Sometimes I get confused about the purpose of a certain character's actions – for the reader. When characters do something radical, unusual, or questionable, I wonder if the author is advocating their choices, or if they are teaching a lesson through them. Sometimes it can be neither, or both. Many authors set up characters as examples for us to identify with and to follow in their footsteps. But other times, the character's choices are not as honorable and are simply meant to make a point. Other stories even set up the entire book as a metaphor, or as a clear depiction of "what not to do".
How are we always supposed to tell the difference? Usually, the author will try to make the distinction clear. With some stories, it is harder to spot. The most important thing to me is always consequences. What happens because of a character's choices? Some stories that are set up to tell negative character arcs spell out with the catastrophic consequences why the character had set their course toward destruction.
I am constantly reminding myself as I write that idioms change and evolve constantly. Every aspect of culture plays a part in creating our speech, year after year. I write a lot of stories that takes place in "ancient times", before many modern idioms came into being. Things we say all the time suddenly don't fit in these simpler times.
Here are some phrases and words that I tend to trip over:
"Scanning" a room
My brain was "fried"
"train" of thought
"Pause" and "Rewind"
It makes a lot of sense in retrospect that medieval characters wouldn't know about these things, but they are engrained in my mind, seeing that I live in the twenty-first century. The two main subjects that writers should look out for are references to trains and computers. It is surprising how often those two pop up. The list is much much longer than my sample, but it is good to keep this concept in mind for the future–er–I mean, for the past.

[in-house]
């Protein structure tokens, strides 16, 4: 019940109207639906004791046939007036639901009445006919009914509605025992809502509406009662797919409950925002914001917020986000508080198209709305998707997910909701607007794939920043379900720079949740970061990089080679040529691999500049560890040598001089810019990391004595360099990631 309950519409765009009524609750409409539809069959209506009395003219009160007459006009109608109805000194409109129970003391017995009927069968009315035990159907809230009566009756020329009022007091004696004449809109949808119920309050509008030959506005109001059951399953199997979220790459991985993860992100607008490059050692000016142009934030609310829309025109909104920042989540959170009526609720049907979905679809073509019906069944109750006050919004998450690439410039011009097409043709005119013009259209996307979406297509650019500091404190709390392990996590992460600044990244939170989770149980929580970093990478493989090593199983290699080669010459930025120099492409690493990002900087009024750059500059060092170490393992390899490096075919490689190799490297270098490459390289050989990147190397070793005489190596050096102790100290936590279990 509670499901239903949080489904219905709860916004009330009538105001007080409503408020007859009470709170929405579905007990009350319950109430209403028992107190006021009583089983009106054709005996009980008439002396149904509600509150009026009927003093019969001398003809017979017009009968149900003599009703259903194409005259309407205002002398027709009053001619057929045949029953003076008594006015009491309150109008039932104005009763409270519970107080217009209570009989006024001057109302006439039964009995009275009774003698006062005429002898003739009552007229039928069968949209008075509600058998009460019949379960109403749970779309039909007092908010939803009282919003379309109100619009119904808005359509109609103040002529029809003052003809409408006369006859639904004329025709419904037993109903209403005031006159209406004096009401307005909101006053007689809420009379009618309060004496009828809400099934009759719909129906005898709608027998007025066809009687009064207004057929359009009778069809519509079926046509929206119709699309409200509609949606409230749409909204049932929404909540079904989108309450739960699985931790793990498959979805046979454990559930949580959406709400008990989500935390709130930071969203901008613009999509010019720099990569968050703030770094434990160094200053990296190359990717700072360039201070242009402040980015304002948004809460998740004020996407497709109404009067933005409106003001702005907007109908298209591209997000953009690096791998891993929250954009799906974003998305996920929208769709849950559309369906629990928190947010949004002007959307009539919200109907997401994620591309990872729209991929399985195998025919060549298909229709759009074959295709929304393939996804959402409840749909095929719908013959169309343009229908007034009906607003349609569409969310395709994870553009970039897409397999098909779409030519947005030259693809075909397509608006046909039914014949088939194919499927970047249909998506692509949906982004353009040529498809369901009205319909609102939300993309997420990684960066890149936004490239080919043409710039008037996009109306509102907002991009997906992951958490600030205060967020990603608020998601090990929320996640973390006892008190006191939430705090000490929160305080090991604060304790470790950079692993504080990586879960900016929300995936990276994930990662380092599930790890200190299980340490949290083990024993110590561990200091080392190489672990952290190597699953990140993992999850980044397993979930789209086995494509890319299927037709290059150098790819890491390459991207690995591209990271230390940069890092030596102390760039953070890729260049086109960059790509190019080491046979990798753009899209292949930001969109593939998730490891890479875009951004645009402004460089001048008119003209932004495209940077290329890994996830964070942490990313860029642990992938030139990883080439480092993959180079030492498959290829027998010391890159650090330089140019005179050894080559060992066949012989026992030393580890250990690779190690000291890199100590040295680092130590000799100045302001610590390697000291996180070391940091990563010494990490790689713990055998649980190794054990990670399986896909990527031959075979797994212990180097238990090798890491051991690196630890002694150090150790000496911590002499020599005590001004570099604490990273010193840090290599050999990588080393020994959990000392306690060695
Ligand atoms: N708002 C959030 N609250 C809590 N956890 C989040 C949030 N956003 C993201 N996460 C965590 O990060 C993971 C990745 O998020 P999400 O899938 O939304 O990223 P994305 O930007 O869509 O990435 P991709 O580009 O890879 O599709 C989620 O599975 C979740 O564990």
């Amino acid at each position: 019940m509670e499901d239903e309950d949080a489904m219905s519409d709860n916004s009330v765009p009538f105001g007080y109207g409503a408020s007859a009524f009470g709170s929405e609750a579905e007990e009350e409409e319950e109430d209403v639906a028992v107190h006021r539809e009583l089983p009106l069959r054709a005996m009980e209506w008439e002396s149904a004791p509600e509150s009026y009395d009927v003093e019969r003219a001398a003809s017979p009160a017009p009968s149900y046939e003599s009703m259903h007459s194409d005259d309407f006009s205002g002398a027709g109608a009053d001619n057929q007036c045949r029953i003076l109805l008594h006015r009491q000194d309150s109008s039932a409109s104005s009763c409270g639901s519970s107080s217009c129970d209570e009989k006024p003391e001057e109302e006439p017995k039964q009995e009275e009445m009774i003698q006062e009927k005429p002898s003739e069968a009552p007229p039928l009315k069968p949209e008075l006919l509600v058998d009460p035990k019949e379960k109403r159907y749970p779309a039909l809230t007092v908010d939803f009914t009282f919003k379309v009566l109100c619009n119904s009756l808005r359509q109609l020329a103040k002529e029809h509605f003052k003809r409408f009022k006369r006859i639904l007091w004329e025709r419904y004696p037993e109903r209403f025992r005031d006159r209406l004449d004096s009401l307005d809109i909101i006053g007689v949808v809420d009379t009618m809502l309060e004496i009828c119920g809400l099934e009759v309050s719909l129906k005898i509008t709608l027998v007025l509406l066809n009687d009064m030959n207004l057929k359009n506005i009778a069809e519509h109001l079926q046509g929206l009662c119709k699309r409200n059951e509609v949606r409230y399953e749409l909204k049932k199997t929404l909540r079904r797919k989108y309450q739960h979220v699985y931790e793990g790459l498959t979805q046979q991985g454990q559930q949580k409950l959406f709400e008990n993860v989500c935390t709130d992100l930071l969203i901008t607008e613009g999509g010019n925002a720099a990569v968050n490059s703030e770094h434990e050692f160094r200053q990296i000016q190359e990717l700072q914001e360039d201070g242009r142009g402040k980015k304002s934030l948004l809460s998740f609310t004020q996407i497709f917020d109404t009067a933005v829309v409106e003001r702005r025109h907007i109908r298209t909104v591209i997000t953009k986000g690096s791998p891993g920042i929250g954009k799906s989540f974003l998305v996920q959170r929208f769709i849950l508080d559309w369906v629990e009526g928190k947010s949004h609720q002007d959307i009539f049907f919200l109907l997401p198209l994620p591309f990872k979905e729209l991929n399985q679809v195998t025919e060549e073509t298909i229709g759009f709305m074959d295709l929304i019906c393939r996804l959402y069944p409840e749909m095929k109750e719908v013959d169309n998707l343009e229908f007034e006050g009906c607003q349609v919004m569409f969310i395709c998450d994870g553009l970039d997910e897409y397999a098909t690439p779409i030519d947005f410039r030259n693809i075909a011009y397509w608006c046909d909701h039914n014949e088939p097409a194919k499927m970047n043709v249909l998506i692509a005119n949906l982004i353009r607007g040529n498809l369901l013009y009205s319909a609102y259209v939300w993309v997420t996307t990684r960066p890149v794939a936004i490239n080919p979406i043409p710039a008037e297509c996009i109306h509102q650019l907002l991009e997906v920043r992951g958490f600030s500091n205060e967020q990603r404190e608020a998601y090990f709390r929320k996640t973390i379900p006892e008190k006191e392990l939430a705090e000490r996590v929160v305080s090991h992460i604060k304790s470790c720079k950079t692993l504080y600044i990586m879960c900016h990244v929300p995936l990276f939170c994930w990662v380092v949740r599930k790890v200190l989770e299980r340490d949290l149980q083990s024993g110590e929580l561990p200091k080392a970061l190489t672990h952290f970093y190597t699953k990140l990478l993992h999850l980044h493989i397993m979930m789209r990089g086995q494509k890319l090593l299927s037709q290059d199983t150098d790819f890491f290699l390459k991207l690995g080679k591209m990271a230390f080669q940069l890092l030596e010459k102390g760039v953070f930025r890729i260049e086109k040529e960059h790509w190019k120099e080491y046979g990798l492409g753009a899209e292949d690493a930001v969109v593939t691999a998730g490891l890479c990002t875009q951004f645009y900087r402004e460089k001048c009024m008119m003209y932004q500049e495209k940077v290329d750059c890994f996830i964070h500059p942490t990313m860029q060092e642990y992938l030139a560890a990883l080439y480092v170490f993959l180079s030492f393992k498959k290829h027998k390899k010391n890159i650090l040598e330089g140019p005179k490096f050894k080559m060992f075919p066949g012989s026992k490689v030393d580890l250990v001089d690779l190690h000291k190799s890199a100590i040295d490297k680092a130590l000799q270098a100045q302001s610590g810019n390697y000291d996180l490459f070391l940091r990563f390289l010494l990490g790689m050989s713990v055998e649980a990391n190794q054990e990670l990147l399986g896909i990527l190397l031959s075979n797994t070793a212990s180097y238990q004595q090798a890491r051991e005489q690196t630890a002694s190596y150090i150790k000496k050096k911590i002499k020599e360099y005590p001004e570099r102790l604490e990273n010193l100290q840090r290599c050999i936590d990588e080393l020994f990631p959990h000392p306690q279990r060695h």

, Something I distinctively remember from the movie Oblivion (2013) was the co-pilot character Vika. As the story told, Vika and Jack were cloned, many many times, to create mechanics to run sci-fi machines. They were copies, without memories. Vika would appear perfectly bland and colorless if it weren't for a beautiful detail that the script placed in the story for her character: her favorite little phrase "Another day in paradise." She said it before the cloning ever took place, and she continued to say it after. It gave a little window into her personality, proof that there really was a person inside. Real emotions. Real quirks. Her phrase let us know that she was still, well, her. It reminds me that, no matter how small a part your supporting character has, he/she needs details in their character design that separate them from the crowd – even if they are a clone.
Sometimes, I think back on books I've read where I was really annoyed with the main character. Sometimes, it was because they were too ridiculously perfect, the little "Mary Sue" protagonist and her endless talent and competency in every area. But other times, it was actually because the main character could have made some obvious choices that would've saved them from the BIG mess they eventually found themselves in. There seems to be a fine line between characters that are smart, who make good decisions and learn the art of communication in order to avoid unnecessary conflict, and characters that are just too plain stupid and incompetent. I don't have the answer to this puzzle. In fact, it is something that could be debated on a character-to-character basis. I just have to keep remembering that I've felt the frustration from both directions and keep it in mind when I sit down to write my next character to life.
Not everything is black and white. It's been told to us a million times. But it is still easier said than executed in a story.
Your characters aren't just the good side fighting the evil side. People, real people, get scared, make mistakes and fall on their faces, can be tricked and manipulated, and can be selfless and unexpected. They sit on the fence, they switch sides, they second-guess themselves. They are capable of more than just the sum of their heredity, environment, personality, and predisposition.
Hi, I'm Christy, the writing fanatic. I am a graphic designer, an avid reader, and musician. Oh, and did I mention that I love writing?